PACIFIC OCEAN - Forward-deployed amphibious assault ship USS Bonhomme Richard (LHD 6) conducted its first synthetic compound urinalysis Aug. 11.

The urinalysis testing for synthetic chemical compounds such as spice was directed from NAVADMIN 082/12 to implement the military substance abuse prevention and control program.

"The urinalysis program overall is a random sampling of Sailors to ensure compliance with the Navy's policy on drug use," said Capt. Daniel Dusek, commanding officer of Bonhomme Richard.

Spice is a synthetic drug designed to impair users. The Navy is conducting urinalyses to confront illegal substances such as spice and other synthetic compounds to ensure Sailor safety outside and within the working environment.

Honor, courage and commitment are the Navy's core values. These values are the ethos of the United States Navy and guide Sailors to set a higher standard.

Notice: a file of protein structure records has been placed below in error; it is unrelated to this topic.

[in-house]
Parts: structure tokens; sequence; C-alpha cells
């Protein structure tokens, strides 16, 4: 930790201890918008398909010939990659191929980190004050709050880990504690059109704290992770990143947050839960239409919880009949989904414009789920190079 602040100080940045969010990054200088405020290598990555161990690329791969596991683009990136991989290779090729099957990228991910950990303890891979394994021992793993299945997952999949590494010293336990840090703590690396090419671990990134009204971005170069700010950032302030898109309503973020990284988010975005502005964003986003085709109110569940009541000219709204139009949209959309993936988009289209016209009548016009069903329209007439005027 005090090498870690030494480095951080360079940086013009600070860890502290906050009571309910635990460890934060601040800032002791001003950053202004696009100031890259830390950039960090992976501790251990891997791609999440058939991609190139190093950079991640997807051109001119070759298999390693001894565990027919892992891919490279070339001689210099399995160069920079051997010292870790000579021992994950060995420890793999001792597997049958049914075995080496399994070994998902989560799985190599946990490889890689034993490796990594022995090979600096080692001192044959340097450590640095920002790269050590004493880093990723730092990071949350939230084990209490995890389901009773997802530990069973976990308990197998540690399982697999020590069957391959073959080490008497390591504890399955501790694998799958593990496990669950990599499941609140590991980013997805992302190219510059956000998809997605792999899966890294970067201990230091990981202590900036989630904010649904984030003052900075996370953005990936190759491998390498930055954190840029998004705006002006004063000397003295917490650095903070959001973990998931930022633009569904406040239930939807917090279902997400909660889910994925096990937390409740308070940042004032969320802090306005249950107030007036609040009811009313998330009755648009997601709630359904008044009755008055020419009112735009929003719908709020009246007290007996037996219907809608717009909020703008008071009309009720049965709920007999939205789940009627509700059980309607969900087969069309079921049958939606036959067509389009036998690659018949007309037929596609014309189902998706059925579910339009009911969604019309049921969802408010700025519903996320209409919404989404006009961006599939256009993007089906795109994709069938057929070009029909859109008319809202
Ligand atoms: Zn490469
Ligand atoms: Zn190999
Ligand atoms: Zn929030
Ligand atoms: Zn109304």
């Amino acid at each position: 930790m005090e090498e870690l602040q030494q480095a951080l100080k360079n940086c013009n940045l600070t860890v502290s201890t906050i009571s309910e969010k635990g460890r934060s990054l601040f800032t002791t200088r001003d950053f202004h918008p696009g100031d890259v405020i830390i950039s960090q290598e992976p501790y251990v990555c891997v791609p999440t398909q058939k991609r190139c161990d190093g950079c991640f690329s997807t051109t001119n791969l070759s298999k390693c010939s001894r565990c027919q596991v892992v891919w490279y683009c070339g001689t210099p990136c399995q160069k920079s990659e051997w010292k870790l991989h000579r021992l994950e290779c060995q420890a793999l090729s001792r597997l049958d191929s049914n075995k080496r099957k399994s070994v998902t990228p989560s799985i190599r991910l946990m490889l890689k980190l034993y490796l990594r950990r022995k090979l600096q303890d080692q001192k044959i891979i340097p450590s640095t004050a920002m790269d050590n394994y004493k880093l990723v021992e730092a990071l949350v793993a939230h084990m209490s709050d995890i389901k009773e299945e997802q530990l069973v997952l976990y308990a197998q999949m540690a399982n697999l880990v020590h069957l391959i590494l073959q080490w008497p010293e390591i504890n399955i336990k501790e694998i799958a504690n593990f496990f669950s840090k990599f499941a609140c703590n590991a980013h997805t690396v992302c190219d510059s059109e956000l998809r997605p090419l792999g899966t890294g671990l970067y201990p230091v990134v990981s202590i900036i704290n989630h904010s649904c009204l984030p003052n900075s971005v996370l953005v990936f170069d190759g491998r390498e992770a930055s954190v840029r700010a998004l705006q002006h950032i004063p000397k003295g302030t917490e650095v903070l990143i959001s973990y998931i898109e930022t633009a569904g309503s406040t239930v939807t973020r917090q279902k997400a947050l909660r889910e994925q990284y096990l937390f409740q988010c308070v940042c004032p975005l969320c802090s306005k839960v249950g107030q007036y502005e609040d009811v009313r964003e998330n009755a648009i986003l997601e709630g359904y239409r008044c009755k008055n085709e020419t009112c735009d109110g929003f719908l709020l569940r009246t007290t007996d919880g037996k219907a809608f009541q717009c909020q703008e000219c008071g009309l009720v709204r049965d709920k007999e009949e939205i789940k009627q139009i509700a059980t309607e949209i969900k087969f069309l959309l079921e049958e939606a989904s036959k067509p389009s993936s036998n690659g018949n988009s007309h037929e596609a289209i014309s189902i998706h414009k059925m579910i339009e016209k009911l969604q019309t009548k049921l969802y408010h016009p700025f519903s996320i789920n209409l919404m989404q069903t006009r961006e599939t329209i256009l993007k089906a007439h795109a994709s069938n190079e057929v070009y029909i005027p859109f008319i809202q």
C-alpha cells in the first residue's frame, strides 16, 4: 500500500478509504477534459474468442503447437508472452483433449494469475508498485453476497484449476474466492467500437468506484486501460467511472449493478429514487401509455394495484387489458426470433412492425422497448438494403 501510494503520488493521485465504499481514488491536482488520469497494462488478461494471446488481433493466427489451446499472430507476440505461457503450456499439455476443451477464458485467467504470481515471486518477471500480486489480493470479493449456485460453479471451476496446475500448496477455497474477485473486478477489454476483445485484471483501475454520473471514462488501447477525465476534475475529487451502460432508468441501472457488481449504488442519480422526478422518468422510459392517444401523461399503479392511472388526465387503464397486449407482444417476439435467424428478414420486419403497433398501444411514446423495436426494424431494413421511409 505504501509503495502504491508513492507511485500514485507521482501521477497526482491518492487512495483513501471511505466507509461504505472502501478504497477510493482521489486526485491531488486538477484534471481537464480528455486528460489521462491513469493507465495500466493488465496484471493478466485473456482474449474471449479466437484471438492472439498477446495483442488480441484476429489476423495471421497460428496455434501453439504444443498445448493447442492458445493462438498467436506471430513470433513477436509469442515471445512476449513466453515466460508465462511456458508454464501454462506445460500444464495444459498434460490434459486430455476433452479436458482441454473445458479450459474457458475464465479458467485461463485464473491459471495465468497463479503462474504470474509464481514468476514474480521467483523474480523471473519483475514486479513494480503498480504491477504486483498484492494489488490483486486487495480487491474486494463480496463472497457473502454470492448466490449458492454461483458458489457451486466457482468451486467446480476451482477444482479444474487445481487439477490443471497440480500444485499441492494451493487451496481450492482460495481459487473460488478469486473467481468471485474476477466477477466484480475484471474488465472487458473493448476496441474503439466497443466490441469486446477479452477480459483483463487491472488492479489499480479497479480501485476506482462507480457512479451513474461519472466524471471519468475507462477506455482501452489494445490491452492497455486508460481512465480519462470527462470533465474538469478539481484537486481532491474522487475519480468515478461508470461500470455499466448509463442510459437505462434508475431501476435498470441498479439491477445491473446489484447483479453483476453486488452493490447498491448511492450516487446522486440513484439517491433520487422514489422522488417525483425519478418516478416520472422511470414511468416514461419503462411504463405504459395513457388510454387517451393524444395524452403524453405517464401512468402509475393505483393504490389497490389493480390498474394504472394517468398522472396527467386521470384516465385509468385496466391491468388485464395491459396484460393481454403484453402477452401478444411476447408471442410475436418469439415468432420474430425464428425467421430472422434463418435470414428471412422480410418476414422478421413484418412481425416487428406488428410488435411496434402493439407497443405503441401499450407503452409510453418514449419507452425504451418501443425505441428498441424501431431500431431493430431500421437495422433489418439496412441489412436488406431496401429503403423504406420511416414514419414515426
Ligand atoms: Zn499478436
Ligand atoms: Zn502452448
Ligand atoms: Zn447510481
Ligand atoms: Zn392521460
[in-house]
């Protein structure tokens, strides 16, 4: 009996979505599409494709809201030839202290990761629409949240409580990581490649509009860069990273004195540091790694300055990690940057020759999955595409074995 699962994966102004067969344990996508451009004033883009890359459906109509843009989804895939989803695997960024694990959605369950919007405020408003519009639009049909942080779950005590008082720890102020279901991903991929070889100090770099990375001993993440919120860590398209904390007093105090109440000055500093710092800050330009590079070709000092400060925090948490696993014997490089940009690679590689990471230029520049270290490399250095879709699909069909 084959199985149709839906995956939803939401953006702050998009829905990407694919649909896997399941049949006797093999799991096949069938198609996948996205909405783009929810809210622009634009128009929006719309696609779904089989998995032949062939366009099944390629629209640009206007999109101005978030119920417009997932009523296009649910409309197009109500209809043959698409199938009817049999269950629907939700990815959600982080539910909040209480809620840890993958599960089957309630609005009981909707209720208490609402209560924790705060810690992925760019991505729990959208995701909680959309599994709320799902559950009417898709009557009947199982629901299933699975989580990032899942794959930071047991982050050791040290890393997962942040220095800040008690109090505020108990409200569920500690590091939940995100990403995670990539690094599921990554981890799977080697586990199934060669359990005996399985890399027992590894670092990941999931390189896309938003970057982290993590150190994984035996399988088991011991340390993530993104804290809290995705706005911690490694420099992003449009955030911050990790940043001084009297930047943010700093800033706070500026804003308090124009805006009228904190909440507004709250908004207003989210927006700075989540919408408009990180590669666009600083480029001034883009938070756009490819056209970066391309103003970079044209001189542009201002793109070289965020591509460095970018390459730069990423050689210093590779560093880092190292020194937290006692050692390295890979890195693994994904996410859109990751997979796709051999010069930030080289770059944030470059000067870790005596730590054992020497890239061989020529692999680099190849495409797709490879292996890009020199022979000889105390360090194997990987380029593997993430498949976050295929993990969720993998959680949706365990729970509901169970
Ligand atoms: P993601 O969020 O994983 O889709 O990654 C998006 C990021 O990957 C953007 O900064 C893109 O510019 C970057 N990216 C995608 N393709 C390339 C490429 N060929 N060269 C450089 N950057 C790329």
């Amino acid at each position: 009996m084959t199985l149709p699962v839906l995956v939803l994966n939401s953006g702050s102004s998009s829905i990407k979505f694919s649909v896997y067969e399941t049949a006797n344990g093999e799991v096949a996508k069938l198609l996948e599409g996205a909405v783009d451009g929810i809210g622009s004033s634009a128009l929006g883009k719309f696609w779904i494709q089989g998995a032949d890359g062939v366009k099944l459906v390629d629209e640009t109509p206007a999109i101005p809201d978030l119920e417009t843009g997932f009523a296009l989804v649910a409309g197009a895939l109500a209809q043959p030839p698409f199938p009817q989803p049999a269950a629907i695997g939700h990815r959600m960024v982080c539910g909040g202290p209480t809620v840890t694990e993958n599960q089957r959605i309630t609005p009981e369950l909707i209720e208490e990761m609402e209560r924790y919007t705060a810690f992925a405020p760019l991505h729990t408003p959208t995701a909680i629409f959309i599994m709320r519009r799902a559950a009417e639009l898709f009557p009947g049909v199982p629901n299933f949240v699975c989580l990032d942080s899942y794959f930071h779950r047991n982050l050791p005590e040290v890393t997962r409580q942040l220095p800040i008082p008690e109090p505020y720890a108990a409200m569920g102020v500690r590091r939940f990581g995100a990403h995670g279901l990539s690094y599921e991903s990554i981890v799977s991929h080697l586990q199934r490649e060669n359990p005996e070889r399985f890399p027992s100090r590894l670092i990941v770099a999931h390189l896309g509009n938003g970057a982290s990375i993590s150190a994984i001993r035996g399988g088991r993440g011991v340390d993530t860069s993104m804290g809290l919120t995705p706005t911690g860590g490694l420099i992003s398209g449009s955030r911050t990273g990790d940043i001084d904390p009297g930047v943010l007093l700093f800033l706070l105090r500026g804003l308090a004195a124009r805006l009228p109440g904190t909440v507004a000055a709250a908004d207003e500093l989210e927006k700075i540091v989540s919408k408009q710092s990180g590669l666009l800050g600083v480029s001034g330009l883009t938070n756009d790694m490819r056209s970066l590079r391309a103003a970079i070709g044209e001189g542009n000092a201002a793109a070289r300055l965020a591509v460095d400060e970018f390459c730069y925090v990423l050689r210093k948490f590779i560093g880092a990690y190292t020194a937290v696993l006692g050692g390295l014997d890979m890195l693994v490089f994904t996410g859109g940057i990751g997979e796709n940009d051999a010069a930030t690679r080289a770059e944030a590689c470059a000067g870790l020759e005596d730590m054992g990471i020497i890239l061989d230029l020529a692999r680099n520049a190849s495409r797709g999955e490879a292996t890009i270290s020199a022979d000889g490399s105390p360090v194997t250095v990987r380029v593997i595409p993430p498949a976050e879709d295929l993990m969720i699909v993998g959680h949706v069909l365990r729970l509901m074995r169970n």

"We're doing a command sweep because it's authorized by the CO in order to test the entire ship to ensure the integrity of our Sailors aboard," said Master-at-Arms 2nd Class Cornelius Johnson.

"The urinalysis program is the command's best way to be in compliance with the Navy's zero tolerance drug policy," said Lt. j.g. Ann Tuddenham, Staff Judge Advocate for Commodore Amphibious Squadron (COMPHIBRON) 11.

This program is in place to test and protect Sailors from illegal drug use and to maintain the high standard of the United States Navy.

"We wanted to take the lead in this specific urinalysis to test for synthetic (chemicals)," said Lt. Antonio Williams, security officer aboard USS Bonhomme Richard. "So everyone is subject to testing."

"Spice is used in the United States and, according to the Naval Criminal Investigative Services (NCIS) in Sasebo, there is spice used in and around Japan," said Dusek. "We want to make sure that we are in step with the ships in the U.S. so we are going to do testing for spice as well."